Flesh+Blood

Flesh+Blood (1985) movie poster

(1985) dir. Paul Verhoeven
viewed: 03/30/09

Director Paul Verhoeven has interested me for a number of years, a strange, perverse filmmaker, whose films are filled with sex, violence, irony and social criticism.  Though I’d been aware of him for a number of years, it was when he made Starship Troopers (1997), that I came to see him in a new light.  Flesh+Blood was Verhoeven’s first American film, but he went on to great success with science fiction action films including RoboCop (1987) and Total Recall (1990) and also Basic Instinct (1992), which had him at the top of Hollywood’s director list, given the commercial success of his work.  But it was the film that he followed up his success with Basic Instinct‘s screenwriter that would come to flatline his Hollywood name, 1995’s notorious and now uber-cult film Showgirls.

Verhoeven’s work, especially if you look at the films listed here, is full of sex and violence.  I think what happened when Showgirls came out that it was so lambasted and criticized, not just for its ridiculous camp and bad acting, but for the misogyny that it showed, especially when paired with Basic Instinct.  Verhoeven’s star dimmed considerably.  And when I saw Starship Troopers, a return to the science fiction genre that had helped make his name, I read the film as a critique of Hollywood, featuring bland, pretty faces getting blown to bits, futher media critiques, and pessimism.  The film was a critical flop at the time and yet, I think it has developed into one of many people’s perverse favorites.

Though Verhoeven went on to make Hollow Man (2000), he left Hollywood and returned to the Netherlands, from where he orginated.

I think he’s one of the more interesting figures in the 1980’s and 1990’s in American cinema, not one of the guys who gets talked about a lot, perhaps this leans heavily upon his Showgirls production.  Who knows?  He is interesting and is well-worth investing the time in re-visiting.

So, anyways, this brings me to how I queued up 1985’s Flesh+Blood.  His first American film, set in the Middle Ages, an adventure film with gritty, dirty characters and an eternally questionable nobility.  I’d never seen it.  I’d only vaguely even remembered it.  The film stars Rutger Hauer (a Germanic Paul Newman look-alike) and the young nubile Jennifer Jason Leigh (who spends a fair amount of screentime entirely nude).  Hauer is a warrior, a hedonistic murderer, rapist, life-loving would-be saint.  Leigh is a sexually precocious virginal bride-to-be of a nobleman.  Hauer accidentally abducts Leigh when eking revenge upon the nobleman who cheated them from their pay, which leads to a very strange and disturbing rape scene.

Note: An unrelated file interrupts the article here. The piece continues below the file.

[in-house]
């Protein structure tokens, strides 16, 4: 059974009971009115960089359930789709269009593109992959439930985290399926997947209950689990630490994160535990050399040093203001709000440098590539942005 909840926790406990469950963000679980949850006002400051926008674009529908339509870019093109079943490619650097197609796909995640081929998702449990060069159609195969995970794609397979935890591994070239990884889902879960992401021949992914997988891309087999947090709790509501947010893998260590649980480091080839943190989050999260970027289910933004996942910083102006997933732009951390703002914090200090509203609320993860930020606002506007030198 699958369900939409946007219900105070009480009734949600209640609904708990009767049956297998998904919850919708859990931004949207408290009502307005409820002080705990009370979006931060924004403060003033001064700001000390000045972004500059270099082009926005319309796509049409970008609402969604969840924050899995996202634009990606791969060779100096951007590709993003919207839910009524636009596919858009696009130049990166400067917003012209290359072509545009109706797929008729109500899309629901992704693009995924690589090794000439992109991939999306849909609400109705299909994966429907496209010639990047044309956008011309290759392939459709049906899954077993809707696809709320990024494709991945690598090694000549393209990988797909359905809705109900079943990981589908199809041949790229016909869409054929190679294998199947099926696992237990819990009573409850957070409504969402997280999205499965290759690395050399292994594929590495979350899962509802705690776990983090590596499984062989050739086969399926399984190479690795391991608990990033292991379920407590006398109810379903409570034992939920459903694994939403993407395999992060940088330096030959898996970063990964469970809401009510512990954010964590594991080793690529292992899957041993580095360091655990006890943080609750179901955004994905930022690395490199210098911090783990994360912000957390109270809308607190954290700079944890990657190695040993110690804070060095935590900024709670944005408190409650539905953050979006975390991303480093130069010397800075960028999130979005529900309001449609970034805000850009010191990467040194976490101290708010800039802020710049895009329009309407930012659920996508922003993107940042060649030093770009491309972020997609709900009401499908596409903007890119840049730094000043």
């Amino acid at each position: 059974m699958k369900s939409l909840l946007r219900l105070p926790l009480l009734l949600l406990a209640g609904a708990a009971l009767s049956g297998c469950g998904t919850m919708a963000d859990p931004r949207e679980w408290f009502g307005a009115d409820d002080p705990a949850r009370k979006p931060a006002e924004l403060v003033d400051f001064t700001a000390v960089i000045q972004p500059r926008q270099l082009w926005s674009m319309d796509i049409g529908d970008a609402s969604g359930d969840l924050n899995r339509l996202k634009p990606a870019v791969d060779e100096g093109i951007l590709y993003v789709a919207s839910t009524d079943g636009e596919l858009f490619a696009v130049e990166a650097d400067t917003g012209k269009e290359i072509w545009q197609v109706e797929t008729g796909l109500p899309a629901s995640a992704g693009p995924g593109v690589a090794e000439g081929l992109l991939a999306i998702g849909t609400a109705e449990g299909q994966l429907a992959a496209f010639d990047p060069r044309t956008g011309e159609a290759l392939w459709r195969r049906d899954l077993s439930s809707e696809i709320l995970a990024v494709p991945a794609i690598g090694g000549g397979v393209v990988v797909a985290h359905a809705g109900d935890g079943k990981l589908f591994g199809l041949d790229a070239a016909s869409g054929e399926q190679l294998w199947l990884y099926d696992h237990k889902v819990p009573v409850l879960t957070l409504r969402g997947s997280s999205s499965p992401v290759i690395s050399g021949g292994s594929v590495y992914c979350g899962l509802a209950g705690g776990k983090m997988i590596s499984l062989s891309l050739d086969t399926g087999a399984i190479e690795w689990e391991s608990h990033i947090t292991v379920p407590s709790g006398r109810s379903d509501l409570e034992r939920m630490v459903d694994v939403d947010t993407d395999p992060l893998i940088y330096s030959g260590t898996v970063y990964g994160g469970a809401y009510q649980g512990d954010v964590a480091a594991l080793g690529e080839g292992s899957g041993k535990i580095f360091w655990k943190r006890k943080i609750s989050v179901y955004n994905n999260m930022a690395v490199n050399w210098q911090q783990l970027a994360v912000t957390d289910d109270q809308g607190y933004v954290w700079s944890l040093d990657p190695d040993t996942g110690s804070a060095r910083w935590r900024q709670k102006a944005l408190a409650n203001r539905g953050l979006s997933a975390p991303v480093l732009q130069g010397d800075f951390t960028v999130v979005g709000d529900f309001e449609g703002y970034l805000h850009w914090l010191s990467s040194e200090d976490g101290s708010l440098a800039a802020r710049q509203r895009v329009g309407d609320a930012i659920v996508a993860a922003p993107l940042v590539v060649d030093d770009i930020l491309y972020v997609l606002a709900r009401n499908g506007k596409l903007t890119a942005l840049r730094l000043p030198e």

Everything in the film is muddy and dirty, morals, religion, ideals.  Tom Burlinson’s character Steven, the nobleman to whom Leigh is meant to be engaged is the only character who shows any untrampled idealism and humanity.  It’s kind of confusing to try and make out exactly what Verhoeven is portraying here.  The world is a dark, nasty place where happiness and pain are embedded together, sex and rape are only a half inch apart from one another, and loyalty is entirely based on survivalist need.  It’s a kind of horrific portrayal of humanity, and the film does have some striking sequences.  One of the most telling is when the still virginal Leigh sits with her husband-to-be under two hanging, rotting corpses and digs up a root shaped like a baby, from which they both eat, as an omen of love.

Maybe that image sums up the morbid humanity of the film.  The ending is oddly open, with the heroic, noble Steven winding up with the deflowered and questionably loyal Leigh, with the escaping Hauer stalking toward the camera as it fades to mist.  While there is resolution of sorts, there is no closure of the triangle.  It’s left as muddy and infected as the sores on the bodies of the plague-ridden harlots.

One thing that is somewhat significant is a homosexual relationship between two of the gang of marauders, which is treated with dignity and respect.  The only funny part of that is that one of the two is the late actor Bruno Kirby, whose voice is so nasally New York, it’s utterly absurd to have him speak in this film.

There are other absurdities, too.  But as a whole, the film is interesting, but not necessarily “good”.  Some of the acting is totally laughable, perhaps Verhoeven is slanted toward camp always.  And the treatment of women, while not necessarily misogynist utterly, is certainly questionable.  Except for Leigh, the women are all small-minded and filthy, bearing no dignity nor morality.  And Leigh’s character is intelligent and survivalist, but ultimately self-serving.  Where do her true loyalties lie?

Interesting, if you’re up for this sort of thing.

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